Ahmed Kathrada says South African leader must quit because staying only serves to “deepen the crisis of confidence”.
The man known affectionately as “Uncle Kathy” is no more.
Ahmed Kathrada, anti-apartheid activist, politician, and community leader best known for his close relationship with former South African president Nelson Mandela, passed away in Johannesburg in the early hours of Tuesday.
The 87-year-old, who spent 26 years as a political prisoner on Robben Island and then Pollsmore prison, struggled with a brief illness following brain surgery, his foundation said.
South African leaders across the political spectrum rallied behind his legacy, and paid tribute to the anti-apartheid icon known for his fierce opposition to racism and steadfast commitment to social justice.
Despite being eligible for state burial as one the country’s foremost anti-apartheid icons, the foundation said Kathrada had requested a simple burial as per Islamic tradition.
Ari Sitas, head of school at the Department of Sociology at the University of Cape Town, said humility was Kathrada’s trademark.
“He was emblematic of that generation of leadership in the ANC – a generation that sacrificed everything, came out humble, came out proud and without hatred. I am highly respectful of him and the role he played.
“He was the consistent moralist; humble and fearless,” Sitas told Al Jazeera.
Born in 1929, Kathrada became involved in politics at an early age, enduring a series of arrests as a young activist.
In 1952, he was sentenced to nine months imprisonment with Mandela for organising the Defiance Campaign, considered one of the first large-scale political mobilisations against apartheid laws. In 1956, he was put on trial for high treason, again with Mandela and Walter Sisulu. They were subsequently acquitted.
moral integrity had to win out in his imagination.”]
In 1963, Kathrada was arrested at Liliesleaf farm, an ANC safe house in Rivonia, and was accused of attempting to overthrow the government. In 1964, he was found guilty along with 10 other ANC members as part of the now-infamous Rivonia trial and was sentenced to life imprisonment.
He was released from prison in 1989 and served on the ANC committee, eventually elected as a member of parliament following South Africa’s first democratic elections in 1994.
Between 1997-2006, he was chairperson of the Robben Island Museum Council. The following year, he launched the Ahmed Kathrada Foundation focusing on deepening his life-long mission of fighting racism and building a more socially cohesive South Africa.
Neeshan Balton, executive director of the Ahmed Kathrada Foundation, said it was a ” great loss to the ANC, the broader liberation movement and South Africa as a whole”.
“Internationally, he was staunch in his support for the Palestinian struggle. Kathy was an inspiration to millions in different parts of the world,” said Balton.
Kathrada remained a close confidant of Mandela until his passing in 2013, an event that Kathrada said left him “bereft and lonely”.
On Tuesday, it was the Mandela family who spoke of Kathrada’s death as a tremendous loss to their family. His daughter, Zenani Mandela, speaking at the Nelson Mandela Foundation, cried as she described Kathrada as “her second father”.
Despite retiring from government in 1997, Kathrada was still seen as a flag bearer of the larger project of a more equitable country.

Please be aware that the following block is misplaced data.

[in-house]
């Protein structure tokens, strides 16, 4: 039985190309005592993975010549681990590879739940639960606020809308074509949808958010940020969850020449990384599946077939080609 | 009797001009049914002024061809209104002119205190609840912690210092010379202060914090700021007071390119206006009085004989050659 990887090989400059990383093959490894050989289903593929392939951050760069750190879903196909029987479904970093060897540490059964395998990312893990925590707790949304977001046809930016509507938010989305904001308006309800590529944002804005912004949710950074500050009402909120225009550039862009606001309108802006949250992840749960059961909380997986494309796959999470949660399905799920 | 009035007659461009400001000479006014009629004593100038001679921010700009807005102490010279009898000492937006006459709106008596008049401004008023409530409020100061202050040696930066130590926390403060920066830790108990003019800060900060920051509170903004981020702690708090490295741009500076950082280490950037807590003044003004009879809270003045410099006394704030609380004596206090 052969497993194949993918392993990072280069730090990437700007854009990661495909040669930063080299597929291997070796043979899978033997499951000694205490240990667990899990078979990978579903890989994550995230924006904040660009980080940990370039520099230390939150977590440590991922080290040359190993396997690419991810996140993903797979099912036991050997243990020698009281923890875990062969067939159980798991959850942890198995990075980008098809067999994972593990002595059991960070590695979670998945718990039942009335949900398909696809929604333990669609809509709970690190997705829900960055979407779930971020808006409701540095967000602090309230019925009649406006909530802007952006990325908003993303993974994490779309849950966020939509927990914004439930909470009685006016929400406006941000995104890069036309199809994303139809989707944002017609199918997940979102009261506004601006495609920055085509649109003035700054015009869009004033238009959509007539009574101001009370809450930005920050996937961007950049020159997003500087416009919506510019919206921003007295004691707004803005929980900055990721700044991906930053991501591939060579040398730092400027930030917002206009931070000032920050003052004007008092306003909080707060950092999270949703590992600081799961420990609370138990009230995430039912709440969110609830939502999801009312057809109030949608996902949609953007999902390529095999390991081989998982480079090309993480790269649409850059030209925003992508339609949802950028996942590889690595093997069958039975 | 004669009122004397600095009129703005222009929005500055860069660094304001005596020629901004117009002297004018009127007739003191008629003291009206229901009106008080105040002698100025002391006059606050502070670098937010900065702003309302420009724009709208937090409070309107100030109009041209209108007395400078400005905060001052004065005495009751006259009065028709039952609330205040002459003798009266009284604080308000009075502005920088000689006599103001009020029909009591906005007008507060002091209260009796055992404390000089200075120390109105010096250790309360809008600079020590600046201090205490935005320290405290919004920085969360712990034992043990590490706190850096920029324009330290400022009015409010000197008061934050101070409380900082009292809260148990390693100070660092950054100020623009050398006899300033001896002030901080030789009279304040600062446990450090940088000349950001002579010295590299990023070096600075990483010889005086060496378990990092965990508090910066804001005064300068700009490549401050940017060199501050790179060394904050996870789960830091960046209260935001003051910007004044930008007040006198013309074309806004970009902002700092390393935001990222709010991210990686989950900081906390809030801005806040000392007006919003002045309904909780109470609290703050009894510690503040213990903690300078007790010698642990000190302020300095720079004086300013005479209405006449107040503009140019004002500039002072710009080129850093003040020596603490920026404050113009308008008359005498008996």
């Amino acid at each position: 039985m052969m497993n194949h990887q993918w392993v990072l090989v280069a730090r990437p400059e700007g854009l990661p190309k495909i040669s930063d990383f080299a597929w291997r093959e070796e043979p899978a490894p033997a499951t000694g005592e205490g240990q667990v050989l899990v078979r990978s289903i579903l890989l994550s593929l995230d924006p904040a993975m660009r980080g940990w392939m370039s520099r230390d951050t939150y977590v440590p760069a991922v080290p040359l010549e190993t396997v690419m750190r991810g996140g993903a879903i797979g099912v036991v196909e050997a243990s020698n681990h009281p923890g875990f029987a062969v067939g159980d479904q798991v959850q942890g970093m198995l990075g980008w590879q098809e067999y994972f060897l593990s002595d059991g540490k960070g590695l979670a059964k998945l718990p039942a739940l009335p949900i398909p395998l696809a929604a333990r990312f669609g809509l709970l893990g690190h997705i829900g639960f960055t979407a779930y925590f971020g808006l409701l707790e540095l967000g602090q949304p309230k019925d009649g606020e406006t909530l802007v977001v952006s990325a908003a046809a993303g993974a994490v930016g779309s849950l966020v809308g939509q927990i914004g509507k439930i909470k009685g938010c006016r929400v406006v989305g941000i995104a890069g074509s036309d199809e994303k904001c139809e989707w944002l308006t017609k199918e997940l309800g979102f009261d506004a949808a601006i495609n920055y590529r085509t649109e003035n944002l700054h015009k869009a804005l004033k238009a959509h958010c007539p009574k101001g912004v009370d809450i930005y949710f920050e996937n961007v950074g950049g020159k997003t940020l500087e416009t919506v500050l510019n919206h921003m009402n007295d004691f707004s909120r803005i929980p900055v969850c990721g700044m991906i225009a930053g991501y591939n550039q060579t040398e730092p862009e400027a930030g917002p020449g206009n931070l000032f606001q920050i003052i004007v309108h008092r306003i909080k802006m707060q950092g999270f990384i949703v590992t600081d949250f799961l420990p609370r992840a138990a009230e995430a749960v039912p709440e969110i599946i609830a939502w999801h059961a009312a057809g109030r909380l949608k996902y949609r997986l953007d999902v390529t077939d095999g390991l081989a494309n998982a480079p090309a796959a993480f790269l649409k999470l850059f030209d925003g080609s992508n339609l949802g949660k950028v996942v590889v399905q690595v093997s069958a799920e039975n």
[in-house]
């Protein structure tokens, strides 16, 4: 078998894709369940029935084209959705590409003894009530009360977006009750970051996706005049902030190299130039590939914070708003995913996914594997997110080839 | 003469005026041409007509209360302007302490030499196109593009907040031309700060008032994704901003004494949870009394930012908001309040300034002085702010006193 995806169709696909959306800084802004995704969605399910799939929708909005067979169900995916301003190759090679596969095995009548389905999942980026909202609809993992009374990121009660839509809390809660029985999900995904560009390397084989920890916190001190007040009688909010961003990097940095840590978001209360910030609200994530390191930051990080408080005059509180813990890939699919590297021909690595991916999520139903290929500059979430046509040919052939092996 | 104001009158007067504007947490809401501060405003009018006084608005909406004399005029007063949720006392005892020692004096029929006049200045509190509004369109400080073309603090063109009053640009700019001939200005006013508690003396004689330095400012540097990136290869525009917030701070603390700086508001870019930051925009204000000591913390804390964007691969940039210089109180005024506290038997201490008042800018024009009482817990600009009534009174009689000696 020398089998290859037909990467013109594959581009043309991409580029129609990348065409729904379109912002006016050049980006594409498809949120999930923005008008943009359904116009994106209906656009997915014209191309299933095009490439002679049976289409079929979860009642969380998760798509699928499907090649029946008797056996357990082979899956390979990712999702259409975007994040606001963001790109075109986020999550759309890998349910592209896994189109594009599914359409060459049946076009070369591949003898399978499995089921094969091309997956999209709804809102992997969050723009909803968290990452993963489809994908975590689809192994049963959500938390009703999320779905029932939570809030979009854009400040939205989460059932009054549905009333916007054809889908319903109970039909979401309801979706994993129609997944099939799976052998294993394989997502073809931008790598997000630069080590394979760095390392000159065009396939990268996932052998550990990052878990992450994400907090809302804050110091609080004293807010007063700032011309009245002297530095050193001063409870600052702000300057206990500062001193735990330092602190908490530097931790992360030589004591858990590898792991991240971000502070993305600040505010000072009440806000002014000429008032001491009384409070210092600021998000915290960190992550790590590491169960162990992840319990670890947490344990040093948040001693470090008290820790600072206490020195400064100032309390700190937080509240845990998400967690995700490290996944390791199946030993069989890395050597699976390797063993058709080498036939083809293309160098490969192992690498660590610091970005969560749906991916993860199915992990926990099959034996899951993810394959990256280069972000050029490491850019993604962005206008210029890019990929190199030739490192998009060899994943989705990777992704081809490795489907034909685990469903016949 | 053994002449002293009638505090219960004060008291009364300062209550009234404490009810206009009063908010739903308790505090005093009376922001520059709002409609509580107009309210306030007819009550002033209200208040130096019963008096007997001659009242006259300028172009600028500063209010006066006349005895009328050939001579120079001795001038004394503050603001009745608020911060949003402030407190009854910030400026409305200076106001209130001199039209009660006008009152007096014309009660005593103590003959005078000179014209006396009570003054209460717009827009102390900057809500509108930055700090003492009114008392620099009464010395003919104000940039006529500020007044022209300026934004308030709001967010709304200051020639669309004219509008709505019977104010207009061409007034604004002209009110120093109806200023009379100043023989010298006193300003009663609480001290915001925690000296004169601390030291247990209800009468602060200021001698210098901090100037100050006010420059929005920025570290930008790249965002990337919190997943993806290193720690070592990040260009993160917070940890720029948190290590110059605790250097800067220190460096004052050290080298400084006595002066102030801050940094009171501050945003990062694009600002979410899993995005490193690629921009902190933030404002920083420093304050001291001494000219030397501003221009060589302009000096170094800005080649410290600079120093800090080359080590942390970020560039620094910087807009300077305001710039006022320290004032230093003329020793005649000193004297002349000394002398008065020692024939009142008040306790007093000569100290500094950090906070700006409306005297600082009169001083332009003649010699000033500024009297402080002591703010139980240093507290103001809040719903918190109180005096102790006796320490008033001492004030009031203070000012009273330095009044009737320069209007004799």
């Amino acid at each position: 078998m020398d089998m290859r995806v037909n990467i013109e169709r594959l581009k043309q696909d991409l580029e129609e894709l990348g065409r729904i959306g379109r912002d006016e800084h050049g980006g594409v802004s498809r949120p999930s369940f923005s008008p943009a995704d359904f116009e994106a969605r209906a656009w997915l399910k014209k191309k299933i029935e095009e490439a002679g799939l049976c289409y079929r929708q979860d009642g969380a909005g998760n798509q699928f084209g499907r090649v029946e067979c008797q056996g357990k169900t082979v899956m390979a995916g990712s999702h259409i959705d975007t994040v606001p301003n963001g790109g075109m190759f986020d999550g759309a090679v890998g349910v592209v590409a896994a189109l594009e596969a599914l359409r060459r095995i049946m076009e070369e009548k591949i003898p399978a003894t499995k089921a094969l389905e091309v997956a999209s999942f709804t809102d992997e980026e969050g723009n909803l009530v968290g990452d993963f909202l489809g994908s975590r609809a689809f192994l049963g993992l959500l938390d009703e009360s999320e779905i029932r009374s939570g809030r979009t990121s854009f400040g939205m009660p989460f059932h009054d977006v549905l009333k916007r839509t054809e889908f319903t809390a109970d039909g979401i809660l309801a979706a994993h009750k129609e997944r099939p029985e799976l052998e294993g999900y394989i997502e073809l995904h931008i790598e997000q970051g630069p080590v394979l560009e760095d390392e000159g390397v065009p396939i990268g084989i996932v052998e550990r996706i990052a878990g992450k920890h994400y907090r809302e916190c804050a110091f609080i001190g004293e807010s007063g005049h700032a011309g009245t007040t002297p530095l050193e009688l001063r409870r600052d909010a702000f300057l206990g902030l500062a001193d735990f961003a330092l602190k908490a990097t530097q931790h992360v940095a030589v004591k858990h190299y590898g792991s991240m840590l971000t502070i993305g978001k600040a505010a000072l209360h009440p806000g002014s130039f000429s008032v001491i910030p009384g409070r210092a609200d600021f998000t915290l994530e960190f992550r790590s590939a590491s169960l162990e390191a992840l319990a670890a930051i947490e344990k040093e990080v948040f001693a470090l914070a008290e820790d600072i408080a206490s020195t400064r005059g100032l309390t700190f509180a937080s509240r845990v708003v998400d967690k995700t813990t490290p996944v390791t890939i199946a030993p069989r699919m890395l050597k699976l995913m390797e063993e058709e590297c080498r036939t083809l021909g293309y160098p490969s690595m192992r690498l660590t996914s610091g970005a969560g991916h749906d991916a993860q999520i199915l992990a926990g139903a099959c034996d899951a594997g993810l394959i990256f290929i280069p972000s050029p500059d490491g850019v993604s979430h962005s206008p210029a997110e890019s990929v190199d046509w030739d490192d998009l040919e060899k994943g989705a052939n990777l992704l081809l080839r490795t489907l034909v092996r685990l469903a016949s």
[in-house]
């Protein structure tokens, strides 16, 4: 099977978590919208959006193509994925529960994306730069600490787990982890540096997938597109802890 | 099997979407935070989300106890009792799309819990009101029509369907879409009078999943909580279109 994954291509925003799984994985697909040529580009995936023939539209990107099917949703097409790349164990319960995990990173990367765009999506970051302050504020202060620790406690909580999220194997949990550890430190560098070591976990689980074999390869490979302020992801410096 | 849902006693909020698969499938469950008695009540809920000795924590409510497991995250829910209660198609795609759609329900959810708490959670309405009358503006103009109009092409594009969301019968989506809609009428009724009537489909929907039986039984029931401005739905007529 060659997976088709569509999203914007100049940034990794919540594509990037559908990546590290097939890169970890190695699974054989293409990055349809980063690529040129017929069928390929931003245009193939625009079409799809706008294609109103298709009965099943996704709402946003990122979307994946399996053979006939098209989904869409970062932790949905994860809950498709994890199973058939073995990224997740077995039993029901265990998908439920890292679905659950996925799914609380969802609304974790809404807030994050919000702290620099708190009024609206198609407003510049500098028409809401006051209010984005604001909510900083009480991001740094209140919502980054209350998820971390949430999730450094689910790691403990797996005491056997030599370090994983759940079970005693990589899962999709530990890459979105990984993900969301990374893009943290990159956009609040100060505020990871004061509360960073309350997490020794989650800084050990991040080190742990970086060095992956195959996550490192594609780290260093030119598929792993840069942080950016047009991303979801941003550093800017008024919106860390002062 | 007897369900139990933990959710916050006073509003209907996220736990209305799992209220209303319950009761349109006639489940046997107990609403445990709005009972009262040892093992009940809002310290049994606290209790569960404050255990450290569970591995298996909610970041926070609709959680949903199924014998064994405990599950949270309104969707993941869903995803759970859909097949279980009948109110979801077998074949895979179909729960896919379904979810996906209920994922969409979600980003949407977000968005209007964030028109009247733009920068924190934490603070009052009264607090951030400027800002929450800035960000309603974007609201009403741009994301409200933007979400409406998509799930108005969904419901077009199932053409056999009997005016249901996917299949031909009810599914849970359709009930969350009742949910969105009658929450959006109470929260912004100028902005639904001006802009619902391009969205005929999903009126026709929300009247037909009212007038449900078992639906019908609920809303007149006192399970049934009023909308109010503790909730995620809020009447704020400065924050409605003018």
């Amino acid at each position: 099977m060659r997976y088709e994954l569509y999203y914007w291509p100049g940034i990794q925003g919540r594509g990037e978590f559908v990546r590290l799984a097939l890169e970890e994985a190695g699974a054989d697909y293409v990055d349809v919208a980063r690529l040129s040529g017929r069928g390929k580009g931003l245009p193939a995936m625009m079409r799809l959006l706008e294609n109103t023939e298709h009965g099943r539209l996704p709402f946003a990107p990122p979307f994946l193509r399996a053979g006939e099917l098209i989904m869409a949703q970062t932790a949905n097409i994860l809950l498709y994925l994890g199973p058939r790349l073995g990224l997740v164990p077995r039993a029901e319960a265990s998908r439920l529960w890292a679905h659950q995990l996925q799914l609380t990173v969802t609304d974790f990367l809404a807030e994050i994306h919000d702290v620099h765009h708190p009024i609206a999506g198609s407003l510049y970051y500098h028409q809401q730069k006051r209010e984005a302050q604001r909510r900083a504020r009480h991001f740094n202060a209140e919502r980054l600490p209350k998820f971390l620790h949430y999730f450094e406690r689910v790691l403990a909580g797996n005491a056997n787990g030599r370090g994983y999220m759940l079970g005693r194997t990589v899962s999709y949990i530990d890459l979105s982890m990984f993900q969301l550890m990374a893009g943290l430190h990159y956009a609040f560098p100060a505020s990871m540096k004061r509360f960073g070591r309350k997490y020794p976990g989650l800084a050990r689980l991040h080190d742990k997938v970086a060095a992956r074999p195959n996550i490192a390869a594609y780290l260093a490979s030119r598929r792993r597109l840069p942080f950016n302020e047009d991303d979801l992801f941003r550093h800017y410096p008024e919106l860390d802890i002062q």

Ayanda Kota, or ganiser for the Unemployed People’s Movement, s aid Kathrada’s death “comes at a time when the vultures are fighting viciously over the country’s resources”.
But it was his ability “to step out in his old age and speak against corruption” that made him “a towering figure” who was true to his “generational mission”, Mbuyiseni Ndlozi, spokesperson for the Economic Freedom Fighters political party (EFF), said.
“It’s important to remember that he never felt entitled,” Ndlozi told Al Jazeera.
“I am not a political analyst, but I am now driven to ask: ‘Dear Comrade President, don’t you think your continued stay as President will only serve to deepen the crisis of confidence in the government of the country?” he wrote.
It was his ability to put moral integrity at the top of his agenda that drew people to Kathrada.
“He was aware that problems could exist during a transition period [but] moral integrity had to win out in his imagination,” Sitas said. “He showed that there were people in the movement who could still put that first.”
Section 27, the public interest law centre based in Johannesburg, said in its tribute to Kathrada that it was “this gentle resolve that distinguished this freedom fighter”.
Kathrada was an extremely popular figure among young South Africans.
Yazeed Kamaldien, a Cape-Town based journalist who accompanied Kathrada to Robben Island a number of times, said his popularity stemmed from a genuine attempt to engage and listen to everyone.
“He never asserted his ego. You never felt that he was trying to impose his experience or knowledge,” Kamaldien said.
In an interview in 2015, Kathrada said after more 300 trips to Robben Island since his release from prison – in which he conducted guided tours for global leaders, including former US President Barack Obama and celebrities like pop star Beyonce – he chose to highlight taking a 13-year-old Afrikaner girl suffering from leukemia as his most memorable excursion back.
“It was precisely because she was a child whose dying wish was to visit Robben Island and meet Madiba [Nelson Mandela] that stood out for me,” Kathrada said at the time.
Kathrada was also a source of support to the Fees Must Fall (FMF) movement that began in 2015 across South African universities, calling for the end of tuition fees and better access to higher education.
“Every time we lose someone like this, it’s like we lose another guide. It feels as if another light has gone off,” Kamaldien said.